However, we usually don't hear about the love, care, and promise as much as the claim of verse 6, O'Day says, that is often taken as "proof positive that Christians have the corner on God and that people of any and all other faiths are condemned." On the other end, of course, are those who turn away from the entire gospel (not only John's Gospel) because they think it sounds "exclusionary and narrow-minded." O'Day continues: "When Jesus says 'no one,' he means 'none of you'....This is not, as is the case in the twentieth century, the sweeping claim of a major world religion, but it is the conviction of a religious minority in the ancient Mediterranean world. It is the conviction of a religious group who had discovered that its understanding of the truth of God carries it with a great price." (O'Day's words really bear reading more than once.) Their faith, she says, had gotten them expelled from their "church home," so they would have to "carve out a new religious home for themselves, a home grounded in the incarnation." They were a distinct people now, and John's Gospel expresses "the distinctiveness" of Christians who find their way to God through Jesus.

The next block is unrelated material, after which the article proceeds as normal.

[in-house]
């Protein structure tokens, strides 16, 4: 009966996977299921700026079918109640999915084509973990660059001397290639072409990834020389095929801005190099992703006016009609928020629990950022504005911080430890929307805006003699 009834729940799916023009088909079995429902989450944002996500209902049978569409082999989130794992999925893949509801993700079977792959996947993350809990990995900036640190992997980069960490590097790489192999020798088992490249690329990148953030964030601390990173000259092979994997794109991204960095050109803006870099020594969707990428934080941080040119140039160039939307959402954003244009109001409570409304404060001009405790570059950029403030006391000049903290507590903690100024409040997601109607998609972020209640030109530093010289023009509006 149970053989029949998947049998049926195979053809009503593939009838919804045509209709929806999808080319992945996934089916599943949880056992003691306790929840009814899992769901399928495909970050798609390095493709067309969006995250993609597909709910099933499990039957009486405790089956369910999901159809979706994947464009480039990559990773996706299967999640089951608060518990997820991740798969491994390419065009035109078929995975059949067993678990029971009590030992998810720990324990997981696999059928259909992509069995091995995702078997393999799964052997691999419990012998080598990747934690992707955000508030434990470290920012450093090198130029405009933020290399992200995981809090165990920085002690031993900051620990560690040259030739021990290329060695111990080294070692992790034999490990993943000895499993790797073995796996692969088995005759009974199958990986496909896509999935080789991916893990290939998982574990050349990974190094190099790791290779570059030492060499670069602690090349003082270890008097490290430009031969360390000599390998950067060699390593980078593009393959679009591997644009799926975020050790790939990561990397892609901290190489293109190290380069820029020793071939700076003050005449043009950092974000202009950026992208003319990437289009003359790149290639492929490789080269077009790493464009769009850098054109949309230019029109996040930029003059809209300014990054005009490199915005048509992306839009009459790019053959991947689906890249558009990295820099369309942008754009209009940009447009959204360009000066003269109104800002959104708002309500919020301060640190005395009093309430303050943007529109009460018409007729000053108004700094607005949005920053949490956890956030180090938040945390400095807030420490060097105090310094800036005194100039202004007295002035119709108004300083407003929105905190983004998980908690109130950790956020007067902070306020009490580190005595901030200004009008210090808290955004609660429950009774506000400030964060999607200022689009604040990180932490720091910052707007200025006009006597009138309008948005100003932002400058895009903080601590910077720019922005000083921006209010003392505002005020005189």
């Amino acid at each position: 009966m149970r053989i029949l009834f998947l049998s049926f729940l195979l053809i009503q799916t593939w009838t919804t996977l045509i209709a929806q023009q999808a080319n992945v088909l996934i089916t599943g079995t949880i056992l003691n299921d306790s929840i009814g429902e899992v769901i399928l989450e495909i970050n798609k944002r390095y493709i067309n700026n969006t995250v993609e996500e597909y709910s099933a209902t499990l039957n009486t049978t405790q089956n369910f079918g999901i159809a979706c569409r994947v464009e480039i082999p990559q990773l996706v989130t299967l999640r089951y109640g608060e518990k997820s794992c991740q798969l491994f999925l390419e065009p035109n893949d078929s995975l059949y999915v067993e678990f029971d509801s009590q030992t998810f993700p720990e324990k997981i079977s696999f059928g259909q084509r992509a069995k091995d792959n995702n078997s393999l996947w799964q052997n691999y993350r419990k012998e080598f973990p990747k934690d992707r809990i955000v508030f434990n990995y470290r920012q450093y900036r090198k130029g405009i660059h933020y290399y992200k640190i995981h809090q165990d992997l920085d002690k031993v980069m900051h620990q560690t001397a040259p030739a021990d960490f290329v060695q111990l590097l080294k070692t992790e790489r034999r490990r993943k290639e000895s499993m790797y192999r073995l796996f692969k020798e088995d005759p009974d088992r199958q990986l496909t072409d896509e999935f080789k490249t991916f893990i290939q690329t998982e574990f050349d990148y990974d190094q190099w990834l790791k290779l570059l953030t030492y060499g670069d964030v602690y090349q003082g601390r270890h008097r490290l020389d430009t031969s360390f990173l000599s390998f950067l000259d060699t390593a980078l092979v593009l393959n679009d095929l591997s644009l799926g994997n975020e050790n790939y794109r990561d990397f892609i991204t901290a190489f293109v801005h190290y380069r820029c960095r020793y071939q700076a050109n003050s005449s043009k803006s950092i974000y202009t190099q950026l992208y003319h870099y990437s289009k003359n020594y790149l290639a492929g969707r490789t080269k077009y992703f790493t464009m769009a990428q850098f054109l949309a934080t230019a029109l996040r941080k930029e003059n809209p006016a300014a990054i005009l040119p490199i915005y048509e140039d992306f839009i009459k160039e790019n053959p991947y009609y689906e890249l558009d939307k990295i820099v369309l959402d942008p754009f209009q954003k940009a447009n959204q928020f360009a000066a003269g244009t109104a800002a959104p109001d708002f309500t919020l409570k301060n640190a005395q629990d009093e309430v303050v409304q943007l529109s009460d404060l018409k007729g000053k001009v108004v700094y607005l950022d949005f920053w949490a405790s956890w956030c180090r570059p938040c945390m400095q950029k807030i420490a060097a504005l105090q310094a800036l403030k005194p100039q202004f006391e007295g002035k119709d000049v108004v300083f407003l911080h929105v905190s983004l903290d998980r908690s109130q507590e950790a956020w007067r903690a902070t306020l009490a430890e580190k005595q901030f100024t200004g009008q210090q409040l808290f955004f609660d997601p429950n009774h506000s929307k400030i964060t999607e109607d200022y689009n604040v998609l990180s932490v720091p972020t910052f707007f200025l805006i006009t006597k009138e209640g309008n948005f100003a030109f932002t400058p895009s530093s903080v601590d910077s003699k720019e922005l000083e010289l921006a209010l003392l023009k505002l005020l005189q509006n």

The heart of the message
Still, this is a difficult passage. Next week we'll read "part two," if you will, of this glimpse (just a glimpse) of Jesus' farewell speech. It's important to ask, What is the spirit of the entire speech? What is Jesus trying to tell his followers, including you and me today, the church today, the world God loves? Most of us think that if we knew we had only one day to live, we'd want to find those we love most and tell them important things, even though we may have said them many times before. We parents, of course, would also want to remind our children of more things we think they need to know. We do this out of love, but the love of God, the love of Jesus, far surpasses even the love of earthly parents.